Posted by: RAM | February 28, 2017

Ash Wednesday (March 1): When you pray, fast, and give alms

Mabuhay at Mabuting Balita
Month of St. Joseph
Ash Wednesday
Lectionary: 219

First Reading: Joel 2:12-18
Psalms 51:3-6, 12-14, 17: Be merciful, O Lord, for we have sinned.
Second Reading: 2 Corinthians 5:20–6:2
Gospel: Matthew 6:1-6, 16-18
Jesus said to his disciples:
“Take care not to perform righteous deeds
in order that people may see them;
otherwise, you will have no recompense from your heavenly Father.
When you give alms,
do not blow a trumpet before you,
as the hypocrites do in the synagogues and in the streets
to win the praise of others.
Amen, I say to you,
they have received their reward.
But when you give alms,
do not let your left hand know what your right is doing,
so that your almsgiving may be secret.
And your Father who sees in secret will repay you.

“When you pray,
do not be like the hypocrites,
who love to stand and pray in the synagogues and on street corners
so that others may see them.
Amen, I say to you,
they have received their reward.
But when you pray, go to your inner room,
close the door, and pray to your Father in secret.
And your Father who sees in secret will repay you.

“When you fast,
do not look gloomy like the hypocrites.
They neglect their appearance,
so that they may appear to others to be fasting.
Amen, I say to you, they have received their reward.
But when you fast,
anoint your head and wash your face,
so that you may not appear to be fasting,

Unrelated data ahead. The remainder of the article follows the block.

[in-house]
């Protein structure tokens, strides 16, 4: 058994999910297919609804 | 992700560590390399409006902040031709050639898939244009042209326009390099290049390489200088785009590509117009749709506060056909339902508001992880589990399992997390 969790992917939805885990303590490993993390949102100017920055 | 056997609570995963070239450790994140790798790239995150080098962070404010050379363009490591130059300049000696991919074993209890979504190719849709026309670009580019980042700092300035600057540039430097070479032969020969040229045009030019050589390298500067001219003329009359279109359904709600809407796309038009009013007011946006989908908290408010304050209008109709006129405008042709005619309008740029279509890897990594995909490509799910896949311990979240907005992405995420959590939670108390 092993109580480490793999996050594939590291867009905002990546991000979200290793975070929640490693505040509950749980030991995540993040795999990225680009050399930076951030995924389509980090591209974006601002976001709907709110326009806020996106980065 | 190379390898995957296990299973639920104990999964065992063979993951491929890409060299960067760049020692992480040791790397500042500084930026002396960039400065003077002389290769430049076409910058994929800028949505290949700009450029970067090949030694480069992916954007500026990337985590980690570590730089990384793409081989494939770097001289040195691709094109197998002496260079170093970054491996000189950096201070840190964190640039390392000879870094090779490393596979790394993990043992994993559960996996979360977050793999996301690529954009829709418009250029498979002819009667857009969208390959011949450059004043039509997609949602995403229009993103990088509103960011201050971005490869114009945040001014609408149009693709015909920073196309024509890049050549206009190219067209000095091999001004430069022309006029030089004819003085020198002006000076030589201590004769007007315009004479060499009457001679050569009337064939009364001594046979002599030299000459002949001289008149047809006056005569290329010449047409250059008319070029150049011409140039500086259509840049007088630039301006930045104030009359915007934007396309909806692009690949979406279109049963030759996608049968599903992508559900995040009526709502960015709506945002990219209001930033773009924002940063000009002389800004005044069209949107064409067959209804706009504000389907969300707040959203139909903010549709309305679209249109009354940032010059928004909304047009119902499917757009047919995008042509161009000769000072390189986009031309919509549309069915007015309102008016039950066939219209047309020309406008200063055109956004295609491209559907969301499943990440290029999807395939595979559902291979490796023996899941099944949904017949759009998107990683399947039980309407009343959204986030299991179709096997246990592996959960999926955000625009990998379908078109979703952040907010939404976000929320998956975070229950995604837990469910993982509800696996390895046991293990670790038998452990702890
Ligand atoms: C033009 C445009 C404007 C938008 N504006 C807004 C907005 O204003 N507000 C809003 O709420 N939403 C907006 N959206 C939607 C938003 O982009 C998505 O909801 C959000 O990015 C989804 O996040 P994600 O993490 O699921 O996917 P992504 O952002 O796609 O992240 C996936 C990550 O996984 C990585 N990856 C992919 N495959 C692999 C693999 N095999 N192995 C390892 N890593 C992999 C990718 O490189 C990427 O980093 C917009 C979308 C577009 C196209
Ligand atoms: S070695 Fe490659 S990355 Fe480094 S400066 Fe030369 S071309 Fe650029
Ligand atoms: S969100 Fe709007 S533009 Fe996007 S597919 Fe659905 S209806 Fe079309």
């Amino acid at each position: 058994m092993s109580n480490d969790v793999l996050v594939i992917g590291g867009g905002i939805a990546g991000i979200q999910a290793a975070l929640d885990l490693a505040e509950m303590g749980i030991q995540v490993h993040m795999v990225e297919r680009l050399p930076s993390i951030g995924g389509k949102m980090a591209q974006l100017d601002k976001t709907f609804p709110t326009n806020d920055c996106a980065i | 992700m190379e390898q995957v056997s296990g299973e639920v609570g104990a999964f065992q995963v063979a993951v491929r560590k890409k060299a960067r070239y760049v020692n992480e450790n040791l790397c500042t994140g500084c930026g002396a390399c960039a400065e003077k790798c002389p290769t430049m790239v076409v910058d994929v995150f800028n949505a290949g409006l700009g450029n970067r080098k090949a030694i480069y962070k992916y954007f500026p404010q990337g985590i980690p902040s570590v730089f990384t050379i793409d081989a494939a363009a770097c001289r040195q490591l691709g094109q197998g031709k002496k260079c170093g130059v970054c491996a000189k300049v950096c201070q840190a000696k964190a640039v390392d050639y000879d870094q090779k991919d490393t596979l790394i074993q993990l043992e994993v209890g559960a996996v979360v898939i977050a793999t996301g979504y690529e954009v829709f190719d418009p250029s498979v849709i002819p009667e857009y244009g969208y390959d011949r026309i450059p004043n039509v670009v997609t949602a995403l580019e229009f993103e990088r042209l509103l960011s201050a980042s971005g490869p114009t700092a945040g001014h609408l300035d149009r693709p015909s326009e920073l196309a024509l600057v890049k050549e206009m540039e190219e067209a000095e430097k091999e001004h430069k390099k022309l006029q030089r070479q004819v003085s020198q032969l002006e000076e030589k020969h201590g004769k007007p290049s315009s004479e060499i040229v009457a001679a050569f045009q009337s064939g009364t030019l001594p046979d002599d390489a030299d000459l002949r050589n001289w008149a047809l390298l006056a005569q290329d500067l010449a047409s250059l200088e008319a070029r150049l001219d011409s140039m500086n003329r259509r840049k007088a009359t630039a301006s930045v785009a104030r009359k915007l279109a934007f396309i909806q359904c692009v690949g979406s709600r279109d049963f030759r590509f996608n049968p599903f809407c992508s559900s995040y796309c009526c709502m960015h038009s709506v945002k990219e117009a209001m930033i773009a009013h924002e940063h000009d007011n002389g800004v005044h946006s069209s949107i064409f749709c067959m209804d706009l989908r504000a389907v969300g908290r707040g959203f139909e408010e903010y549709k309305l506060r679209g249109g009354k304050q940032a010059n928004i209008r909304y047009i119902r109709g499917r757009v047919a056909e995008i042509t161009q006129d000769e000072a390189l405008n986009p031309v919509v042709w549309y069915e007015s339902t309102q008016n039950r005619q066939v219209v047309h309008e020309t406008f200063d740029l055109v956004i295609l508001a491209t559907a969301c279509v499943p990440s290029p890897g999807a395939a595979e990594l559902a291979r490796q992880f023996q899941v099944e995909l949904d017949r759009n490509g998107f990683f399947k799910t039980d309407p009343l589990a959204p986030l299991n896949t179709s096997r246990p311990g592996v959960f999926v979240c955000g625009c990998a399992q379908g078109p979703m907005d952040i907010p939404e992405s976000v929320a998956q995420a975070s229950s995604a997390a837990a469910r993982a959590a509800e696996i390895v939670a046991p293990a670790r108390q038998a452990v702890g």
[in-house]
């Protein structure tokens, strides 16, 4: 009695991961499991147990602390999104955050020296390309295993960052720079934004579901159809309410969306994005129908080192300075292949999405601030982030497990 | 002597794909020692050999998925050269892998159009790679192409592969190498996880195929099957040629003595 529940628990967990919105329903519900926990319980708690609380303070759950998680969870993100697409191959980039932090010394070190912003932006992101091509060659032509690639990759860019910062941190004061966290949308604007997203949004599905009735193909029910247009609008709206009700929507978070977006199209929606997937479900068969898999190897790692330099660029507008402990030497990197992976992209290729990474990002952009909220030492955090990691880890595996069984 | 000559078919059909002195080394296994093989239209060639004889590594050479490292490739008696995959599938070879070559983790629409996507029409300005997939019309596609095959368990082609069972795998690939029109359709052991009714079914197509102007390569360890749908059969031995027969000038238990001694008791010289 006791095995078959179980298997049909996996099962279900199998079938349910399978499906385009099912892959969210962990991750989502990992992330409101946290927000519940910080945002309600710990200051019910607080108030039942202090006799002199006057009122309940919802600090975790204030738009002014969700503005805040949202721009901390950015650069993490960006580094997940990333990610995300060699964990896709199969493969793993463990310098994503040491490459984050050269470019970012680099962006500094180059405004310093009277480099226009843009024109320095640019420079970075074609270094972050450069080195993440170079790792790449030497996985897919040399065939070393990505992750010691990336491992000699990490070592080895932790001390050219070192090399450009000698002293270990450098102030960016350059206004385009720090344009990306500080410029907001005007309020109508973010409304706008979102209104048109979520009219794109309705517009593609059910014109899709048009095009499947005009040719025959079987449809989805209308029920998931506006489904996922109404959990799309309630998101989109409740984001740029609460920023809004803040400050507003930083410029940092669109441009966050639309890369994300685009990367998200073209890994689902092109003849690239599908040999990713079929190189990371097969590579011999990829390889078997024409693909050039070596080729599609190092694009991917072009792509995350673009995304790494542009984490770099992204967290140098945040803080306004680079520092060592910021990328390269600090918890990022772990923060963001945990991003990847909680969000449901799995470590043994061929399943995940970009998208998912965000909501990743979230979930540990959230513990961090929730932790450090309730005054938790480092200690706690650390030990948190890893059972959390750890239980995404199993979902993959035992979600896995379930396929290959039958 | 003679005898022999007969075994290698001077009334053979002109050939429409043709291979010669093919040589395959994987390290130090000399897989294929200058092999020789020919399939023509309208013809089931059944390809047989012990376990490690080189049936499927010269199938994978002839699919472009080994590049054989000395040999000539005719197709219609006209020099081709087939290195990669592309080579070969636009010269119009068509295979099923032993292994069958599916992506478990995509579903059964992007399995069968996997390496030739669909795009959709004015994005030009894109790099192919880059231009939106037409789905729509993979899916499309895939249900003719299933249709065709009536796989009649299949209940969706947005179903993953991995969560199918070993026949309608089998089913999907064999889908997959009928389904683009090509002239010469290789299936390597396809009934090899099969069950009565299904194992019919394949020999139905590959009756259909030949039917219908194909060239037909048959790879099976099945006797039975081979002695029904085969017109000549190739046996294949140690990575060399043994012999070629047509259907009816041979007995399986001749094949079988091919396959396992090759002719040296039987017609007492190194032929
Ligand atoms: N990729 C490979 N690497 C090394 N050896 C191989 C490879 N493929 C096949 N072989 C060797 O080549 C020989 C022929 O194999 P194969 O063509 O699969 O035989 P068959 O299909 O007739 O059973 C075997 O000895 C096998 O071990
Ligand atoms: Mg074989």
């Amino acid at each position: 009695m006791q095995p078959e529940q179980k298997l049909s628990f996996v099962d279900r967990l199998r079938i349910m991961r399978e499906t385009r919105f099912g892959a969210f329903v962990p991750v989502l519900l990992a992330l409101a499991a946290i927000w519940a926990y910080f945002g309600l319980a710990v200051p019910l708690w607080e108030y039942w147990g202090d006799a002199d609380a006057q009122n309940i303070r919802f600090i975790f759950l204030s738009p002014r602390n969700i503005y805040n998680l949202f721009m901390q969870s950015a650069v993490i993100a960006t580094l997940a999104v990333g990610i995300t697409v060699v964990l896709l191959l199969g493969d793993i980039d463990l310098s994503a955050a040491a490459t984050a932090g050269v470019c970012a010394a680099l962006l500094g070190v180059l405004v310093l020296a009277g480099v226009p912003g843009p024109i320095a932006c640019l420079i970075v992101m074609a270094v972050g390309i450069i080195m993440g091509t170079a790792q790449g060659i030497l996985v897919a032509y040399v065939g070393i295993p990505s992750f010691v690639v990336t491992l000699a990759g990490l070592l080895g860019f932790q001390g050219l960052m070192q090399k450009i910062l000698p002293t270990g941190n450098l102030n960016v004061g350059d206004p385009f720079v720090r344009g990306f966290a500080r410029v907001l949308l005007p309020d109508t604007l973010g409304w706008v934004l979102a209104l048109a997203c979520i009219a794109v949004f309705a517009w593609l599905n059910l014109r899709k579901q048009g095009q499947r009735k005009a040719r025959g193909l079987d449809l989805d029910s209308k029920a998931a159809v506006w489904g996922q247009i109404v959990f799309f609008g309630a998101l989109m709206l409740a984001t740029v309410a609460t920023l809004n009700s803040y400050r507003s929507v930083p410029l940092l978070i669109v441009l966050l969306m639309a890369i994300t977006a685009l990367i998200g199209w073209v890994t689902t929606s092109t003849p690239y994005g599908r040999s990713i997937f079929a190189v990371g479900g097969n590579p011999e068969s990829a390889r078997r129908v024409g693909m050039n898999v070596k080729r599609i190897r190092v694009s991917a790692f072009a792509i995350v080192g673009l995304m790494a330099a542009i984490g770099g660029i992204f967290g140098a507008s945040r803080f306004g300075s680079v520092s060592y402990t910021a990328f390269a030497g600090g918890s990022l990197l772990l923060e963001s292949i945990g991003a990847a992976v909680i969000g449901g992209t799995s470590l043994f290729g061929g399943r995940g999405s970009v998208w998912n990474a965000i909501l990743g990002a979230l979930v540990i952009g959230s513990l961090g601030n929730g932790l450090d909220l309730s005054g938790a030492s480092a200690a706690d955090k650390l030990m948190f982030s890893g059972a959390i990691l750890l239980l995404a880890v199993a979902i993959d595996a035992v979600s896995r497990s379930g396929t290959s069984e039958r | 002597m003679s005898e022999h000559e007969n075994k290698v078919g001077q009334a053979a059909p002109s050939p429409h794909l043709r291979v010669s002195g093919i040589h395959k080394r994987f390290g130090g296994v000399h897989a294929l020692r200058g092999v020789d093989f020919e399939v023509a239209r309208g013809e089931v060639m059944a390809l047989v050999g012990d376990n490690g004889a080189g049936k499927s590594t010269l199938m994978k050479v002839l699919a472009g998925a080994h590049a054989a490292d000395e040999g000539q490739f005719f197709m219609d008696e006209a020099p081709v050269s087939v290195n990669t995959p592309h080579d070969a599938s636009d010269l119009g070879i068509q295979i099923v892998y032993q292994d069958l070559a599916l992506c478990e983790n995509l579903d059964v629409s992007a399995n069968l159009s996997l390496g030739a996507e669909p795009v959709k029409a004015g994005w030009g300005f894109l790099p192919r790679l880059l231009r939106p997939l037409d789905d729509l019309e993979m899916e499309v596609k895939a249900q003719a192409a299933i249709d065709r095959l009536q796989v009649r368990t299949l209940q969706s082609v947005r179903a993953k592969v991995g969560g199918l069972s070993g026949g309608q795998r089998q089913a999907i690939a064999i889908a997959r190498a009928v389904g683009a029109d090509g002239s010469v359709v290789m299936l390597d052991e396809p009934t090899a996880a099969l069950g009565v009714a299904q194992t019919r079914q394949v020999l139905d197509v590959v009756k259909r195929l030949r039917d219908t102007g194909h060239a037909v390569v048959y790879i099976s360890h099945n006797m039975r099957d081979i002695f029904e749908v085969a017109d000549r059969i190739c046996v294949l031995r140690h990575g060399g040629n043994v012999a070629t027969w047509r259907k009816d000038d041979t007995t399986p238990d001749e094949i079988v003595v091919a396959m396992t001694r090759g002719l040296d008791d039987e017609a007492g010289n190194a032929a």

except to your Father who is hidden.
And your Father who sees what is hidden will repay you.”
http://www.usccb.org/bible/readings/03117.cfm

Reflection:  Are you hungry for God and do you thirst for his holiness? God wants to set our hearts ablaze with the fire of his Holy Spirit that we may share in his holiness and radiate the joy of the Gospel to those around us. St. Augustine of Hippo tells us that there are two kinds of people and two kinds of love: “One is holy, the other is selfish. One is subject to God; the other endeavors to equal Him.” We are what we love. God wants to free our hearts from all that would keep us captive to selfishness and sin. “Rend your hearts and not your garments” says the prophet Joel (Joel 2:12). The Holy Spirit is ever ready to transform our hearts and to lead us further in God’s way of truth and holiness.

Devoting our lives to God
Why did Jesus single out prayer, fasting, and almsgiving for his disciples? The Jews considered these three as the cardinal works of the religious life. These were seen as the key signs of a pious (godly) person, the three great pillars on which the good life was based. Jesus pointed to the heart of the matter. Why do you pray, fast, and give alms? To draw attention to yourself so that others may notice and think highly of you? Or to give glory to God? The Lord warns his disciples of self-seeking glory – the preoccupation with looking good and seeking praise from others. True piety is something more than feeling good or looking holy. True piety is loving devotion to God. It is an attitude of awe, reverence, worship and obedience. It is a gift and working of the Holy Spirit that enables us to devote our lives to God with a holy desire to please him in all things (Isaiah 11:1-2).

Fulness of life with God our Father
What is the sure reward which Jesus points out to his disciples? It is communion with God our Father. In him alone we find the fulness of life, happiness, and truth. May the prayer of Augustine of Hippo, recorded in his Confessions, be our prayer this Lent: When I am completely united to you, there will be no more sorrows or trials; entirely full of you, my life will be complete. The Lord wants to renew us each day and give us new hearts of love and compassion. Do you want to grow in your love for God and for your neighbor? Seek him expectantly in prayer, with fasting, and in generous giving to those in need.